Recently we quoted one of our larger customers to upgrade 25 of their workstations to Windows Vista and Office 2007.
After wading through the confusing Microsoft licencing options such as “Software Assurance” and “Volume Licencing” among other details we finally arrived at a quoteable price for the client. I was astounded, to say the least.
The price worked out to roughly R10 000 per desktop, or about $1100 depending on the exchange rate.
If the customer had decided on an FOSS solution for his workstations then we would have been happy to supply one for that kind of price!
Bear in mind that on top of the licencing cost that the client shelved out, he still has to pay labour for a group of techs from our company to physically reformat and re-install his pc’s. Then he has to pay for training of the staff to use Vista and Office 2007. And also there would be costs incurred in upgrading those machines incapable of running Vista satisfactorily.
All these considerations do not include paying for new versions of software that would not work with Vista, replacing printers who lack Vista drivers, and possibly any in-house software that has been developed and might not work with Vista. These are only probable expensis, and not as definite as the others I previously mentioned.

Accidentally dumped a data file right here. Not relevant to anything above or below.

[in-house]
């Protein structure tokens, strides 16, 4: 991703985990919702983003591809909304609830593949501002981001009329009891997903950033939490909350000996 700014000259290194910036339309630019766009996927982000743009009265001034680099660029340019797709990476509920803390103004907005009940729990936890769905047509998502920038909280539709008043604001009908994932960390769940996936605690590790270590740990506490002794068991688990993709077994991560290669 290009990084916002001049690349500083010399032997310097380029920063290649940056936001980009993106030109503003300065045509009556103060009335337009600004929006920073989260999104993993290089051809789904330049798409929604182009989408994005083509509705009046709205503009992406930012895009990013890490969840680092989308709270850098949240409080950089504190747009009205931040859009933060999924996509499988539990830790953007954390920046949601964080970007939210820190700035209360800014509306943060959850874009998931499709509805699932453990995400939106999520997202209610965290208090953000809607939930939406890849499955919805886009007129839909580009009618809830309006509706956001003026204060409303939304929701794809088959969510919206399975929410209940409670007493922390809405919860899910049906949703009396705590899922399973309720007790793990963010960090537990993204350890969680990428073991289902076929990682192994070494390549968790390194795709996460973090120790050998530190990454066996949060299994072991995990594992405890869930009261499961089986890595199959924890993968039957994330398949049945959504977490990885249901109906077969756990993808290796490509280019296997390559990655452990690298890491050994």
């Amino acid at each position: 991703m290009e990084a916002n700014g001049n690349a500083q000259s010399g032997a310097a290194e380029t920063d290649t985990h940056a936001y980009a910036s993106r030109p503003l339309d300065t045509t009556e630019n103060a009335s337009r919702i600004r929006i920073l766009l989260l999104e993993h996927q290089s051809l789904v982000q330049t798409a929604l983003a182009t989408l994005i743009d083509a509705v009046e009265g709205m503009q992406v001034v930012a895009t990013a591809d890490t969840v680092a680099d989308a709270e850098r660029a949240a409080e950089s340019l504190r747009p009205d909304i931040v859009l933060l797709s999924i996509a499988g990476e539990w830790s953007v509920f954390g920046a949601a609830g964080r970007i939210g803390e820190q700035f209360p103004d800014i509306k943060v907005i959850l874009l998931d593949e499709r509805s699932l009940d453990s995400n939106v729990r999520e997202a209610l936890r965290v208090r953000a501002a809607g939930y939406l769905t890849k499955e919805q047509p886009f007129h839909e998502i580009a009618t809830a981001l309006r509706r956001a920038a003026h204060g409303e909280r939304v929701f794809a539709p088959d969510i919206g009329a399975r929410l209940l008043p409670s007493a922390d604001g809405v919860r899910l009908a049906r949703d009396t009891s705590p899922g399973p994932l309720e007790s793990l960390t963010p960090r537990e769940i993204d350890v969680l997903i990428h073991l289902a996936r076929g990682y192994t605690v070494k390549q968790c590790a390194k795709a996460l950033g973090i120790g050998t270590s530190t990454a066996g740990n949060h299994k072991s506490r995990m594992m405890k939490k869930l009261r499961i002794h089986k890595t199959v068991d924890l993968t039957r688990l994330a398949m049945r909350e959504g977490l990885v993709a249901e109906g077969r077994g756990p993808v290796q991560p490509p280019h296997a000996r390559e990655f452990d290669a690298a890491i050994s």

If I thumb suck a support/training package of R50 000 ($5500) excluding any upgrades to hardware we get a round figure of about R300 000 ($33 000) to migrate his office to essentially a whole new operating system and infrastructure.
For that kind of money we could have offered any or all of the following in various packages had he chosen a FOSS centric solution.
- An on-site technician that is there full-time to assist staff during the migration period.
- Up to date software, free of licensing costs.
- A developer to migrate their in-house software to a compatible format if need be.
- A dedicated technician on call during his business hours (this client does not work after hours)
Even given all that I believe there would have been a large saving on the side of the client with regards to IT costs – no pc upgrades for many years (linux is extremely kind to older hardware), regular updates to the latest versions (I would have gone for an Ubuntu solution), less security worries, and better control over what is happening on the infrastructure.
Now I readily concede that I am oversimplifying heavily, but I still fail to see how it can be cheaper to run Windows in a company compared to Linux if only the Microsoft licensing fees already work out more than a complete support structure for a FOSS centric solution.